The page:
Manchester City take on Stoke City at Wembley today for the oldest prize in professional football, the FA Cup.
The days of the cup final resembling the Superbowl as a national event are clearly spent, confirmed by the FA's scheduling of Premier League fixtures on the same day for the first time.
Fixture congestion caused by the Champions League final on a Saturday at Wembley is a good excuse, but the probable upstaging of Man City by their big city rivals winning the league on the same day also looks like the ultimate humiliation for the mother of all cup competitions.
The FA Cup will always be there like the Catholic Church, but the faithful have fallen away in recent years. Its history remains essential for an understanding of football's progress, particularly the 1883 final when Blackburn Olympic's 2-1 victory over the Old Etonians confirmed the preeminence of northern professionalism over southern amateurism.
No other football nation had a cup competition which rivaled the league in prestige, but England could not remain an island forever. The cup began to lose its sheen in the early 1990s, not because the UEFA Champions League had come on strong - that would occur a few years later, but rather because Sky's domestic birth had made live football commonplace and its multi-channel television was diluting the formerly nationally unifying force of the BBC and ITV. A big reason for football's popularity in the 1950s, anyone will tell you, is that apart from the cinema there was nothing else to watch.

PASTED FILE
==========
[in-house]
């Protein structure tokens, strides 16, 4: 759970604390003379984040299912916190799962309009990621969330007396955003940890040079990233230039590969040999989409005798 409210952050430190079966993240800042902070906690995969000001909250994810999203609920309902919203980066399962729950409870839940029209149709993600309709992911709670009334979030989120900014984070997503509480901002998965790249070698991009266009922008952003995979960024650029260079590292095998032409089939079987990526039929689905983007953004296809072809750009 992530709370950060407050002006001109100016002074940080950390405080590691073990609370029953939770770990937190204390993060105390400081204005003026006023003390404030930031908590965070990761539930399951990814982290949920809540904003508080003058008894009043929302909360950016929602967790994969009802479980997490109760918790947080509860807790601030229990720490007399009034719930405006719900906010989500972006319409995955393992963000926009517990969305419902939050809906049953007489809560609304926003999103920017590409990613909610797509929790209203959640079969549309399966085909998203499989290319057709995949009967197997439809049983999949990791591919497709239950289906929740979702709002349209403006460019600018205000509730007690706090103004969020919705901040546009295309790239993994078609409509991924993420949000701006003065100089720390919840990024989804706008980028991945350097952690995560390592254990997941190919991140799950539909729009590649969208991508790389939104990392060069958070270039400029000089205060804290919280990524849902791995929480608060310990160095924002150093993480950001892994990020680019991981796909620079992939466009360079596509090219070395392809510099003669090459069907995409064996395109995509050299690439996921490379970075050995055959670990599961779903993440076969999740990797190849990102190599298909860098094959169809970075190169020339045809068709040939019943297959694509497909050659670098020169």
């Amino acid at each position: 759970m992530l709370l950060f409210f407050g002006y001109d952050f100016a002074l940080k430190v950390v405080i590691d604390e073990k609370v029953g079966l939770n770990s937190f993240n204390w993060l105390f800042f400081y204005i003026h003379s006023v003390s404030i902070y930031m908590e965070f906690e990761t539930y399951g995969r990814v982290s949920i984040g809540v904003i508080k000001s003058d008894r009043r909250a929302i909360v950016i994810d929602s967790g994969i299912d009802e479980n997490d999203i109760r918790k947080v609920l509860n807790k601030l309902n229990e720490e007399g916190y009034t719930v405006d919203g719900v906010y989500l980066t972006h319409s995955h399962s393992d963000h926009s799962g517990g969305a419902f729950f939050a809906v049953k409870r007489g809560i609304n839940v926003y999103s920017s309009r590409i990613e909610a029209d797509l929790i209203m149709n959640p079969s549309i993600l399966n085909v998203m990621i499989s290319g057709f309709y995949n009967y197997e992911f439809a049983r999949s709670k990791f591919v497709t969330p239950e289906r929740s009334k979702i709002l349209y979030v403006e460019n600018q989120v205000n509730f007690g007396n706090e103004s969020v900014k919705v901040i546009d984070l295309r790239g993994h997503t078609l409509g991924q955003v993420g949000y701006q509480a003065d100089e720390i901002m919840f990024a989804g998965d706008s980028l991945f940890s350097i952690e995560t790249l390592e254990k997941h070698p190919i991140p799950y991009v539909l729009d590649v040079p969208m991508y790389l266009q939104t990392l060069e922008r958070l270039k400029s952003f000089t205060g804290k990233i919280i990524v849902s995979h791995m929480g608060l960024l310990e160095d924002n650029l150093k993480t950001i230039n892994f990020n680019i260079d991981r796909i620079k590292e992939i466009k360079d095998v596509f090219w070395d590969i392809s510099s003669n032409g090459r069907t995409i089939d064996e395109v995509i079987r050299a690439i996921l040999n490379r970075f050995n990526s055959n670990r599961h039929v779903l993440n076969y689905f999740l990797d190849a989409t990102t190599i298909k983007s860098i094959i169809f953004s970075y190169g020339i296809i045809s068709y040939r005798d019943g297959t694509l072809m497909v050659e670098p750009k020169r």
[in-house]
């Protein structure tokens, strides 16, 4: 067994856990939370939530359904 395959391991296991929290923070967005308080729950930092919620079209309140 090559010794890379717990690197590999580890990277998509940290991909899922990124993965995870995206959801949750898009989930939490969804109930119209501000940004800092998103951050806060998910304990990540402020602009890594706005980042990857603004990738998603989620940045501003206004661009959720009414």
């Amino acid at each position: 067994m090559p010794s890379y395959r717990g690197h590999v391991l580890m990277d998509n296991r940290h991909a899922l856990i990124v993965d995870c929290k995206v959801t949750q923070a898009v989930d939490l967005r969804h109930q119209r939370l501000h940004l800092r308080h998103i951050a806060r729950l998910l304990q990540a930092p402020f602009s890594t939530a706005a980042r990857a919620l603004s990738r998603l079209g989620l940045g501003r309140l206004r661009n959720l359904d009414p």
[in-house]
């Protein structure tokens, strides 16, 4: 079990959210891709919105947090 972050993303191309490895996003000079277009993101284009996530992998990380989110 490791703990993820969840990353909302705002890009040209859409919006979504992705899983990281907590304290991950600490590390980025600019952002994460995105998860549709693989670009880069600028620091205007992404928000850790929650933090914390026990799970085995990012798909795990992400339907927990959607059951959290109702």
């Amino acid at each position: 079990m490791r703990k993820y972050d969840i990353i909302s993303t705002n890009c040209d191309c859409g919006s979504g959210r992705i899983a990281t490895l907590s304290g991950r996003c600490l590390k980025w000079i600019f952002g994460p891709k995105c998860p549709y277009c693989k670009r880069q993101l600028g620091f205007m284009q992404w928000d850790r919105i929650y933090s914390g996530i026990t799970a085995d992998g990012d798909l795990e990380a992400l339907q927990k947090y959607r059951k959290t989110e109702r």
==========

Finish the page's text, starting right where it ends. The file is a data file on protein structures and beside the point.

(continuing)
There seems no turning back the clock with Europe's top draw absolutely dwarfing the Cup in prize money - £31.7 million v £3.4 million, although letting the winners enter the Champions League would surely force managers to take it more seriously and probably reduce the prospect of a Portsmouth or Cardiff making it through to the final.
Overseas coaches in England who just don't 'get' the magic of the FA Cup are often blamed for hastening its demise, but the lead of Arsene Wenger and others in fielding weakened teams has been gleefully copied by plenty of British managers too, worrying about three points on the Saturday and European qualification or relegation.
For all the earnest efforts of rights-holders ITV to talk up 'the magic', the media voices which talk of 'capturing the imagination' grow fainter by the year and more knowingly dishonest, like ailing salesmen.
Manchester City winning would confirm the curse of the second-city club is over, and a second helping of champagne for the Blues after securing Champions League qualification this week ahead of an Arab summer transfer spree. For Stoke it would be a historic first cup triumph - tell both sets of those fans it does not matter.
But Manchester United winning the league half an hour before kick-off at Wembley would see the league champions and FA Cup winners going head to head in the Sunday press, a clash that usually only happens in the Charity, now Community, Shield.
(c) Sean O'Conor & Soccerphile